It’s difficult to work outside in the garden these days, especially in early evening. No, not because of the heat. Not because of mosquitos either. The difficulty comes from the intoxicating aroma that wafts into the air each evening from the row of lilies just outside the east side of my vegetable garden.
These aren’t daylilies, which are mildly and pleasantly fragrant. Wild, orange daylilies are common along roadways and yellow and hybrid daylilies, often yellow, are common in mall parking lots. (That’s not at all a dis’; the plants are tough and beautiful, and I’ve planted them also.) They’re also not tiger lilies, which lack aroma and sport downward turned, dark red speckled orange flowers with recurved petals.
My fragrant lilies are so-called oriental hybrid lilies, which are notable for their large flowers and strong fragrance. My favorite among those I grow is Casa Blanca. The flowers are large and lily white (what’d you expect?) except for the threadlike, pale green stamens emerging from their centers, with dark red anthers capping their ends.
Casa Blanca would be worth growing just for the look of the flowers; the fragrance, very sweet and very heady make this bulb a must-grow. Not for everyone, though. A few people dislike this fragrance. For some people it’s more than just stinkiness, the aroma causing nausea, dizziness, or congestion.
Casa Blanca’s stems can rise to about four feet tall, their upper portions circled with almost a dozen of those large blossoms in various stages of ripening. Some years, staked, persimmon orange, Sungold tomatoes grow in that bed, and the tomato and lily plants looked very pretty mingling together. (Tomatoes were, after all, once grown as ornamentals.)
This year I’m growing kale in that bed which, besides good eating, provides a frilly base from which the lily stems rise.
In Good Taste
Turning to another of the senses . . . taste. Blueberries. They are among my most successful fruits and, as usual, the plants’ stems are bowing to the ground under a heavy load of berries this time of year.
Not to brag, but the average yield of a blueberry bush is 3 to 5 quarts. My blueberry bible, Blueberry Culture (1966), states that “proper cultural practices can increase the yield to as much as 25 pints per bush.” I average about 18 pints per bush, with some bushes yielding as much as 24 pints. Organically grown, of course.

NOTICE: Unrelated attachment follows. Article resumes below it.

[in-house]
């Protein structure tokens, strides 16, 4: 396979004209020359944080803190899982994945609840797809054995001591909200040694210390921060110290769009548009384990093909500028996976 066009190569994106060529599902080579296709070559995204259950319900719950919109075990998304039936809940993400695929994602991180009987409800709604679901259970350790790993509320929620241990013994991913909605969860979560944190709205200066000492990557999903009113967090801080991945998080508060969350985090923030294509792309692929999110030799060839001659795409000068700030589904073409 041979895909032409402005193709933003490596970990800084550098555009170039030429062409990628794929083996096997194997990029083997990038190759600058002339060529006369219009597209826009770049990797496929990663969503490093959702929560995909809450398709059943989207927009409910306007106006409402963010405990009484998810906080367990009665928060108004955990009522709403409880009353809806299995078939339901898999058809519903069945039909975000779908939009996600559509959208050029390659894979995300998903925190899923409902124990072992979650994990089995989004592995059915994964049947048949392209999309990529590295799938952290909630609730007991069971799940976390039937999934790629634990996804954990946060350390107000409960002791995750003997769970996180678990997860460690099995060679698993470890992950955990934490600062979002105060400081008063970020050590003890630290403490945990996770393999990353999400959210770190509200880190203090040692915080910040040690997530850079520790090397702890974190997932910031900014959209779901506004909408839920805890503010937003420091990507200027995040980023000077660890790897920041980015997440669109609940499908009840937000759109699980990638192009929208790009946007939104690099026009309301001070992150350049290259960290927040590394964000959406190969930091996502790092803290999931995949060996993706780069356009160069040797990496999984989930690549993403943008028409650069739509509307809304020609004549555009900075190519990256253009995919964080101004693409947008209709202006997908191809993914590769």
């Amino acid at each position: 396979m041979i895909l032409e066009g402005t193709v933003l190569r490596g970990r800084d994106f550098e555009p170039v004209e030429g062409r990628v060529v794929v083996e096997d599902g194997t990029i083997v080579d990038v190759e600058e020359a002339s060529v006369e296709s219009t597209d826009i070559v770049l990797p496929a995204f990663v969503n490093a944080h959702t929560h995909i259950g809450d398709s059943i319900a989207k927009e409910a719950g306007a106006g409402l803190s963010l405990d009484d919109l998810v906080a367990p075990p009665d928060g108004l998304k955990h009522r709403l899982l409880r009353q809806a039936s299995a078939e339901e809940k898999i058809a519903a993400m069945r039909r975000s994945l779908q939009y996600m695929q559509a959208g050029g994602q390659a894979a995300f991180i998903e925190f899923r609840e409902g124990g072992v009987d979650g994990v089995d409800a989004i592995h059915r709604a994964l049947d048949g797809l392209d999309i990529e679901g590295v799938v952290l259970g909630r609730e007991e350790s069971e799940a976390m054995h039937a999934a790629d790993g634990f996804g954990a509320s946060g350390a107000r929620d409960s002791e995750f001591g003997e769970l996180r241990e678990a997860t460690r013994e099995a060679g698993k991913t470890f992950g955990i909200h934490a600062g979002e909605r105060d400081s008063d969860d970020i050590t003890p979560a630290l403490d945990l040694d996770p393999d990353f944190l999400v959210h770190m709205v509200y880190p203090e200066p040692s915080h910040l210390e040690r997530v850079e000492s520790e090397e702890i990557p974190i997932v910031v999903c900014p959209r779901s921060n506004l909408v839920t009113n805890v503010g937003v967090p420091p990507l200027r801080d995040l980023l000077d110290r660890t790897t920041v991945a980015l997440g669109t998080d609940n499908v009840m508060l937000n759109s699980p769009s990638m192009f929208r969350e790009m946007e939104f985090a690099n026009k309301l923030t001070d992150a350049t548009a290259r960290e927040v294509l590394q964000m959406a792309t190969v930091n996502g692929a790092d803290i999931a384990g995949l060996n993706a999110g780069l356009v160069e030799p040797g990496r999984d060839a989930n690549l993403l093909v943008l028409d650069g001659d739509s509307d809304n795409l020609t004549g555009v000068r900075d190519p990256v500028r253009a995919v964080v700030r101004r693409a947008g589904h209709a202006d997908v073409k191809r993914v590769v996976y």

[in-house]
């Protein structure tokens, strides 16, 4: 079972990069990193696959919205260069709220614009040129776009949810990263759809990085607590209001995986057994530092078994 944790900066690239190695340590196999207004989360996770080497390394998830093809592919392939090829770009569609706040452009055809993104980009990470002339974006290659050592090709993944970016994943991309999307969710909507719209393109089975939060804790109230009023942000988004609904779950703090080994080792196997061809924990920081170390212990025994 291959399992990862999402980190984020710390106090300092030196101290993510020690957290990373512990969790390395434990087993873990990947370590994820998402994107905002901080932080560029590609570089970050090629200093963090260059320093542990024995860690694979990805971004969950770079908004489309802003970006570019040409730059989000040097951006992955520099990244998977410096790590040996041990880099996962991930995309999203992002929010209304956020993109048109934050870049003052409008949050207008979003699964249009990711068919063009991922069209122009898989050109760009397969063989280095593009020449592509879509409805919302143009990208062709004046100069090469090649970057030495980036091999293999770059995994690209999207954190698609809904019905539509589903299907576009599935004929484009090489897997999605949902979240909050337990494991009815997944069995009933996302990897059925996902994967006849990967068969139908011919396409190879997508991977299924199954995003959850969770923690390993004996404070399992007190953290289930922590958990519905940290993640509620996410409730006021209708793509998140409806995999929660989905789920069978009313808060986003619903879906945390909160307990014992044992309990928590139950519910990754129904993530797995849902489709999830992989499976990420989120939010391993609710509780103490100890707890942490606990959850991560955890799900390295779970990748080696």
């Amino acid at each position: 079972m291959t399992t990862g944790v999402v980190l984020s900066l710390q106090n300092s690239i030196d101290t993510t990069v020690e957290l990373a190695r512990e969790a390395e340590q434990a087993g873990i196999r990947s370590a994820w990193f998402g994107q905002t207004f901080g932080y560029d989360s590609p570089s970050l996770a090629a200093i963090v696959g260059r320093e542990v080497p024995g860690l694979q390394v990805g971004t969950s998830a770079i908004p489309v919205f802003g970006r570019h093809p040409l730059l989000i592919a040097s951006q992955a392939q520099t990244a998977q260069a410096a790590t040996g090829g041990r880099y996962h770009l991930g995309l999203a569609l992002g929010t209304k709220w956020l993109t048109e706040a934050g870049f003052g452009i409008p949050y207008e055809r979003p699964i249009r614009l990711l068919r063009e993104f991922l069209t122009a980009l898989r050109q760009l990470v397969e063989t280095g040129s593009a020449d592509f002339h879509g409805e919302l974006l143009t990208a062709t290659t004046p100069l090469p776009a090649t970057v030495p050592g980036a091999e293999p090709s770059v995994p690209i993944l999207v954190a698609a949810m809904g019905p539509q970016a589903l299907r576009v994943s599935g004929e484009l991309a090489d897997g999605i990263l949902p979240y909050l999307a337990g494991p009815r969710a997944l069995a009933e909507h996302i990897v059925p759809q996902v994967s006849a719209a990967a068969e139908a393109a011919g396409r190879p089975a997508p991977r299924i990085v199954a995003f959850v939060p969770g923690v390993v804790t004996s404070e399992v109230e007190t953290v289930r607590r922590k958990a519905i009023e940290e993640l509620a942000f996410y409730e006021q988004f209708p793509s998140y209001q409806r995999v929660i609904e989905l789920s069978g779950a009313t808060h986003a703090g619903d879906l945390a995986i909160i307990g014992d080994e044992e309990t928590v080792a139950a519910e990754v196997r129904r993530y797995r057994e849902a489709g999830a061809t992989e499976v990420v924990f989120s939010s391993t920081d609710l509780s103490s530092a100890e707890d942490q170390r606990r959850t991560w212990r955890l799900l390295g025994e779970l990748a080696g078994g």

I credit my good yield to periodic additions of sulfur to maintain acidity of pH 4.0-5.5, timely watering with drip irrigation especially the plants’ first few years, topping up of existing wood chip, wood shavings, or leafy mulch each fall with an additional 3 inch depth of any organic, weed-free mulch, and pruning every spring.
In year’s passed, I also added soybean meal for extra nitrogen to fuel stem growth. Blueberry flower buds develop along growing stems, with flowers open along those stems the following spring. More stem growth means more blueberries, to a point. For many years I have foregone soybean meal because the the plants were overly vigorous, creating a dense jungle that makes getting to the berries too difficult.
One other key to success and topnotch flavor is a net during the summer to fend off birds and — for best flavor — careful picking of only dead ripe fruits.
Water, Too Much or Too Little
So far, the growing season here in the Northeast has been one with both dry spells and wet spells, more than usual of each. Some recent thunderstorms fool many a gardener into thinking that the soil has been thoroughly wetted. But such rains are often only a drop in the bucket.
The only way to know for sure if enough rain has fallen for plants to really slurp up water is to check the soil or measure the actual amount of rainfall. A friend tells me he waters his plants every day. Every day! How much? It could be too much or too little, and probably is one or the other. I like to quantitate things so I measure rainfall or watering, as well as soil moisture, in a few different ways.
First, measuring water added to the soil: The ideal is about a 1 inch depth of water per week, which is equivalent to about a half a gallon per square foot of surface area. For hand watering a young tree, with an estimated root spread of only a couple of square feet, I fill the watering can with a gallon of water and sprinkle it on.
Rainfall, or the water from a sprinkler, could be measured with a straight-sided container. I use a rain gauge whose tapered body can break down the measurement into tenths of an inch, readable from indoors.
I usually measure the actual moisture in the soil with a handy little meter attached to a probe that slides a half a foot down into the soil. As expected, the meter told me today that the soil is very wet. Not surprising after 3 inches of rainfall, as measure in the rain gauge, two nights ago.